One lady, Mrs W., for example, poured out her troubles to the volunteer on the first visit. She had been referred by a neighbourhood worker who had some fears that she may become suicidal. The volunteer found her distressed, lonely and tearful. It appeared Mrs W had moved recently to Milton Keynes having lived for some time in Lancashire. She spoke to the volunteer about a close friend in Lancashire who had invited her to stay. She did not know what to do. On the second visit, the volunteer found the house empty. She left a note and called again. The welcome she received seemed stiff and Mrs W was more brightly dressed and apparently less depressed. Further visits were offered and whilst Mrs W did not refuse them she again mentioned her friend in Lancashire. When the volunteer called again, she learnt that Mrs W had indeed gone to Lancashire.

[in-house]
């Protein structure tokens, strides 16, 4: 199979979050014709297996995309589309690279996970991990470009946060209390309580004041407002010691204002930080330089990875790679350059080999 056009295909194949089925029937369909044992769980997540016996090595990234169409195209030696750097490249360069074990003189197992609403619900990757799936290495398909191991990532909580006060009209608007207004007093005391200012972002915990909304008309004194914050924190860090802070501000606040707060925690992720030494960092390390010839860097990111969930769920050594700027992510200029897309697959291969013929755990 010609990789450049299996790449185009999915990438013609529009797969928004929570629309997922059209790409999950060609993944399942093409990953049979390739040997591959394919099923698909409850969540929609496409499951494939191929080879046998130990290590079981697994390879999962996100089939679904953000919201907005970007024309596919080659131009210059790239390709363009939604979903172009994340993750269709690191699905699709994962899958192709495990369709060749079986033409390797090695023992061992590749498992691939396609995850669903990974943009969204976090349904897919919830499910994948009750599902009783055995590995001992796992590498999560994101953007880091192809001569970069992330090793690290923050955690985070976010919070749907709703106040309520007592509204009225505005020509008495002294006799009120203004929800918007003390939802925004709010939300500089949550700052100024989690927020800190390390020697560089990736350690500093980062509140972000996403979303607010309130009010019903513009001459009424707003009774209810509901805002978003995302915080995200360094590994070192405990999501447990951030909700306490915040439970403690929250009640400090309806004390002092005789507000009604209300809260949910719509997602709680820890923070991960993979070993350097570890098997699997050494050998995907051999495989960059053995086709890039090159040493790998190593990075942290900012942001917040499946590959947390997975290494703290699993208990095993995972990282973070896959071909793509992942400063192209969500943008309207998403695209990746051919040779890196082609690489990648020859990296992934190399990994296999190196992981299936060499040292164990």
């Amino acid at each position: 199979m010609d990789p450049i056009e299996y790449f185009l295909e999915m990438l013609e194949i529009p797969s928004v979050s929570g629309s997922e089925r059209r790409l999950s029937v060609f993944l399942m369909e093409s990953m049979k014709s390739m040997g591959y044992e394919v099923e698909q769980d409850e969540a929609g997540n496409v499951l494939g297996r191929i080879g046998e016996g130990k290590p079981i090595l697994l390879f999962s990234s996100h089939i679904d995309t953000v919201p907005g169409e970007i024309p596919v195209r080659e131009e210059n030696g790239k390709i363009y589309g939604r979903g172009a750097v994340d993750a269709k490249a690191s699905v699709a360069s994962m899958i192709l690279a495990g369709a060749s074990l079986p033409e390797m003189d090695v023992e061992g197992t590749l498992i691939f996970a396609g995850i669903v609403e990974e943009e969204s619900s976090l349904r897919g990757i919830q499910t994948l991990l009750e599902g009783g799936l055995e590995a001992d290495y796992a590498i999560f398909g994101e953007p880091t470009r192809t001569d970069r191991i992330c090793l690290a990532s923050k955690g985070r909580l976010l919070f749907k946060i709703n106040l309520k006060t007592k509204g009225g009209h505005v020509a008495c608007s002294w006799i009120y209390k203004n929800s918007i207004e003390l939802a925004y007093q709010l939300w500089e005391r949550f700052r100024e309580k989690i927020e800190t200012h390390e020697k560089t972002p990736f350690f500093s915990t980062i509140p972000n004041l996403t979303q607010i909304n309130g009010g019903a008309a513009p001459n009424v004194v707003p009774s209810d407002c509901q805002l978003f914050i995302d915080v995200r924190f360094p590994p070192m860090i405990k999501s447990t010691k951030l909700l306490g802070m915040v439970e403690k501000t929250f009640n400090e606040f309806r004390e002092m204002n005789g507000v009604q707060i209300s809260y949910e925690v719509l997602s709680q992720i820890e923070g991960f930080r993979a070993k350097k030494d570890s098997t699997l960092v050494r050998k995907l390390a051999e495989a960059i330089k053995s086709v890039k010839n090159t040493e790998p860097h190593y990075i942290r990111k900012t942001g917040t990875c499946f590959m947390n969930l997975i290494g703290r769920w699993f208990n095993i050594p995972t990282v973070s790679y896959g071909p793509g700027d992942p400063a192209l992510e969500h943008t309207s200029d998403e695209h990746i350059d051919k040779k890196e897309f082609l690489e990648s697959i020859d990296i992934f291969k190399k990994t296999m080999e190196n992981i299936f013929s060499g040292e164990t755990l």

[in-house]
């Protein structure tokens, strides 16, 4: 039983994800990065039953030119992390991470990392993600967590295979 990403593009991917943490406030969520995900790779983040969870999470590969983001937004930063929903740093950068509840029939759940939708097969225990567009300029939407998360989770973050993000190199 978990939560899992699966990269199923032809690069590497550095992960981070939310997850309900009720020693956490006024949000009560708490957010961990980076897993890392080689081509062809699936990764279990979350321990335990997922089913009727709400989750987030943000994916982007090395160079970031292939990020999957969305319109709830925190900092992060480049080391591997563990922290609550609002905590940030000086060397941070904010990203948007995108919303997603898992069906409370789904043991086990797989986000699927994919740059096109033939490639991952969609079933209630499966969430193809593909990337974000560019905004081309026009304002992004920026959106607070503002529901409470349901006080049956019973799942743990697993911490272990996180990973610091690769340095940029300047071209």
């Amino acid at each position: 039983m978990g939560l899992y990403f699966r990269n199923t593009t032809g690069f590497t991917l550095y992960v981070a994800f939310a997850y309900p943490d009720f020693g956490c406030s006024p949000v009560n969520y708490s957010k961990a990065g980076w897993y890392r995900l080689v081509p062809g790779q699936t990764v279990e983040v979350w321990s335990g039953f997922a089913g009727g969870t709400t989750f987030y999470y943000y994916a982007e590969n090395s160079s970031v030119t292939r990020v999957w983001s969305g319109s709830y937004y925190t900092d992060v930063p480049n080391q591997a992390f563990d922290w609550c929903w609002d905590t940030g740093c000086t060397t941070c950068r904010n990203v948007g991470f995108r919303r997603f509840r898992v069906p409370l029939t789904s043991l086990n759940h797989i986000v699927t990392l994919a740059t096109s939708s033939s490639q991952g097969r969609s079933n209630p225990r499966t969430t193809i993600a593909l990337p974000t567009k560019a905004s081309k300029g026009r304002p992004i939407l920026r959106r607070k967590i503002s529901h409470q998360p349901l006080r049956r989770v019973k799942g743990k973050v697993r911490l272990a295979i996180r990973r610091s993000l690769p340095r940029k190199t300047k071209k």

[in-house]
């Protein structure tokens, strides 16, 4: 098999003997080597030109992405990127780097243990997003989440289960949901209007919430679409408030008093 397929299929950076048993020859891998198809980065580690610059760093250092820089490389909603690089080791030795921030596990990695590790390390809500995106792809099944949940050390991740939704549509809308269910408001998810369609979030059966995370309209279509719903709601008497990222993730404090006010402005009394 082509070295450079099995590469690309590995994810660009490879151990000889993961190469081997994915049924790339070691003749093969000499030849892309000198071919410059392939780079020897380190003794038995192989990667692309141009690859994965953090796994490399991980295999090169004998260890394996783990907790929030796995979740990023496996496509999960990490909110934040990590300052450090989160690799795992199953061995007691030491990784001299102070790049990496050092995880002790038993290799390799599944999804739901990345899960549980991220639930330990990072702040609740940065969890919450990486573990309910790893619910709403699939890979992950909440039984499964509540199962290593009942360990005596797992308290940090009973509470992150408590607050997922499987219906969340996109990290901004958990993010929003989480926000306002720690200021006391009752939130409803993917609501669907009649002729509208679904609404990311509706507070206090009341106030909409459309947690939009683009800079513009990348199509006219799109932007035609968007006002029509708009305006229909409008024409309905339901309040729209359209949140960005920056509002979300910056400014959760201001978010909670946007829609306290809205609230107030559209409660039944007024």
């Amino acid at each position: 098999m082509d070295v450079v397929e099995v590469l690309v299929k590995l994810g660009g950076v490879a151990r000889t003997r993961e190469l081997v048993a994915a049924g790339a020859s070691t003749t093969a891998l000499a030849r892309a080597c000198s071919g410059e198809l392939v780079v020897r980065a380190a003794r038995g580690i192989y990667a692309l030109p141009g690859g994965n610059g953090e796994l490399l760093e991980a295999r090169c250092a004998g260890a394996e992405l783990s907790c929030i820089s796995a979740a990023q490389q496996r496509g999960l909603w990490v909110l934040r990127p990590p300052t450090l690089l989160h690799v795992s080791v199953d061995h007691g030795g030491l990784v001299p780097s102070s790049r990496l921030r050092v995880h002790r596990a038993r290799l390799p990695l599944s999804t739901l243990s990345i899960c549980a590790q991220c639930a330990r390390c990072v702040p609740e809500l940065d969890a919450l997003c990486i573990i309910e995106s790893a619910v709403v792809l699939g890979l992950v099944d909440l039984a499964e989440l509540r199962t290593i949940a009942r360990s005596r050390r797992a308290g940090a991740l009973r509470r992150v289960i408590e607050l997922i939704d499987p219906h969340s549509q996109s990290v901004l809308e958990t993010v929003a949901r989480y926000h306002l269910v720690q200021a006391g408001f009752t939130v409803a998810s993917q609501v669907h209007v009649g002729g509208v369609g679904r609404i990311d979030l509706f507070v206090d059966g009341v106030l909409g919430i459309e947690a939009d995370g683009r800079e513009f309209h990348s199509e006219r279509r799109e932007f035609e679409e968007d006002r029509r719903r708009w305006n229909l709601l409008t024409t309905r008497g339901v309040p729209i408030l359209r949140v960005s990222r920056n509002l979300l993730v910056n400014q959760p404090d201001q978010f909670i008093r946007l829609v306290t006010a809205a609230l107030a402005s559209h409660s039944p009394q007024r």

This also illustrates the chronic uncertainty about results and effectiveness which volunteers and social workers have to tolerate. This volunteer had to contend with the fear that she had done something wrong during the first visit, and yet Mrs W was apparently functioning more effectively at least, well enough to make the decision to go away. We have to draw conclusions as best we can. When social workers close cases, they are often asked to record some kind of prediction or assessment of the effectiveness of their work. To prophesy that the client will cope successfully is felt to be tempting fate and commonly the worker collapses into some vague disclaimers about his or her usefulness. To claim responsibility for change can seem presumptuous, but the alternative feels to be uselessness and ineffectiveness.